NEW YORK (AP) — When jobs fall, the stock market follows.

That was the message investors sent Wednesday, when they ignored a few flashes of positive news about the economy and instead homed in on troubling reports about jobs in the U.S. and Europe.

The Dow Jones industrial average fell 39 points to 13,240 in the early afternoon. That erased more than half of its gains from the day before, when investors chose to focus on a couple of positive reports on U.S. manufacturing and sent the Dow to its highest level in more than four years.

The back-and-forth underscored how inconsistent the market can be. Karyn Cavanaugh, market strategist with ING Investment Management in New York, said she expects the market to rise overall for the rest of the year, despite some short pullbacks. Companies are in the midst of reporting first-quarter earnings and the growth so far has been greater than expected, which makes some investors optimistic about the longer-term prospects.

“The market has room to run,” Cavanaugh said. “But it doesn’t always go up in a straight line.”

The broader Standard & Poor’s 500 fell six points to 1,400. The Nasdaq composite index fell throughout the morning and was essentially flat in the early afternoon, at 3,051.

A monthly report on private sector hiring was weighing heavily on the minds of investors, who see jobs as the key ingredient to an economic recovery.

Payroll processor ADP said that U.S. businesses added 119,000 jobs in April, far lower than the 201,000 added in March. Investors will also be watching for the government’s calculations on April jobs, which are due out Friday and can vary from the ADP report.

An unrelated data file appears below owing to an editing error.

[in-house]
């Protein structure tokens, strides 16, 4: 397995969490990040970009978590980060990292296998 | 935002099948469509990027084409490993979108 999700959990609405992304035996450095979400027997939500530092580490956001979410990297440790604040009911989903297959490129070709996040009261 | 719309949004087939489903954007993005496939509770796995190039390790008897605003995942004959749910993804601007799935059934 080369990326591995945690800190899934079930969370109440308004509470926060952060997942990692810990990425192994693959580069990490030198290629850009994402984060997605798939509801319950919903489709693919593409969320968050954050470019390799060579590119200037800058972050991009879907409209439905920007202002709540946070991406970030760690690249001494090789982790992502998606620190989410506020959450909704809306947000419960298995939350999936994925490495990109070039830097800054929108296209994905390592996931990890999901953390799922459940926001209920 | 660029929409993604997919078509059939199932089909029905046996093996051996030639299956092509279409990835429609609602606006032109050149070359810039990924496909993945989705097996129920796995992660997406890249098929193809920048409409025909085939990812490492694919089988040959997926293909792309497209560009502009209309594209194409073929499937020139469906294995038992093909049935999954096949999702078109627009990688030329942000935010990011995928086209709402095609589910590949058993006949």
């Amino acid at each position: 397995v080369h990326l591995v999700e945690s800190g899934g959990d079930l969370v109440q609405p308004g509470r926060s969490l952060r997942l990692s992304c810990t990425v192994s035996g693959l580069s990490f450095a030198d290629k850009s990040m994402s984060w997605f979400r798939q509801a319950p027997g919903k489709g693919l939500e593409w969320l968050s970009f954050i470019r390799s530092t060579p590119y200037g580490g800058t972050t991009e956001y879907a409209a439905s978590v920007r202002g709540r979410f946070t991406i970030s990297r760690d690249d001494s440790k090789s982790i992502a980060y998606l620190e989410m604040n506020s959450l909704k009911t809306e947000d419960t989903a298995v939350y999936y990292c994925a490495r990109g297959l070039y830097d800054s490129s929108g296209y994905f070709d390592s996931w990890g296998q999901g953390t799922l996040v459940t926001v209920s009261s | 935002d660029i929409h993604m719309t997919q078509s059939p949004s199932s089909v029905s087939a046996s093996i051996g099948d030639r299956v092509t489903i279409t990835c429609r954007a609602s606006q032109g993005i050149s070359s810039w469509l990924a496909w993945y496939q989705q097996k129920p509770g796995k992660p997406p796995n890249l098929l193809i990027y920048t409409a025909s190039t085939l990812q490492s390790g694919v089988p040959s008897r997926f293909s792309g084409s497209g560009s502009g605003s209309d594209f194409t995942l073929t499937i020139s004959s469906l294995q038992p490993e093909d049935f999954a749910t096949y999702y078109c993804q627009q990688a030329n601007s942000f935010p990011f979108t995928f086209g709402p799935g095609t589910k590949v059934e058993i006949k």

Another jobs report from Europe underscored the gravity of the continuing debt crisis there. The 17 countries that use the euro reported that unemployment rose to 10.9 percent in March, the highest since the euro launched in 1999.

There was also good news out of Europe, though it didn’t sway investors much. Standard & Poor’s lifted Greece’s credit rating out of default, noting how the company had recently secured a massive writedown on its debt to private investors. Germany also reported that the number of people seeking work in April slipped below 3 million, a psychologically important barrier that it hasn’t broken in that month for two decades.

Markets fell across most of Europe, including Germany and Greece.

Todd Salamone, director of research for Schaeffer’s Investment Research in Cincinnati, downplayed concerns about Europe. Investors have already had a long time to digest any bad news from the continent and shouldn’t be too shaken by daily developments, even if the headlines seem panicky.

“U.S. stocks have become more resilient, especially to the European headlines,” Salamone said. “Any negative news out of Europe is not a major surprise like it was early last year.”

In U.S. stocks, one of the biggest losses came at Chesapeake Energy, which plunged 13 percent after reporting a quarterly loss. The CEO, Aubrey McClendon, has been under fire for his massive pay package, a decline in the share price, and for taking out big loans from companies that did business with Chesapeake. In an earnings call Wednesday, McClendon said he was “deeply sorry for all the distractions” but also said that “a great deal of misinformation” had been published.

The previous day, Chesapeake’s stock popped 6 percent after the company stripped McClendon of his job as board chairman.

Ascena Retail Group was an exception on an off day, shooting up more than 10 percent after announcing it will buy rival Charming Shoppes. Ascena runs dressbarn, maurices and Justice, which are clothing chains for women and girls. The purchase will add Lane Bryant, Catherines and Fashion Bug to its portfolio.

Energizer Holdings, parent of the eponymous batteries, popped 8 percent after reporting higher revenue and earnings. The company said that sales of Schick razors helped results.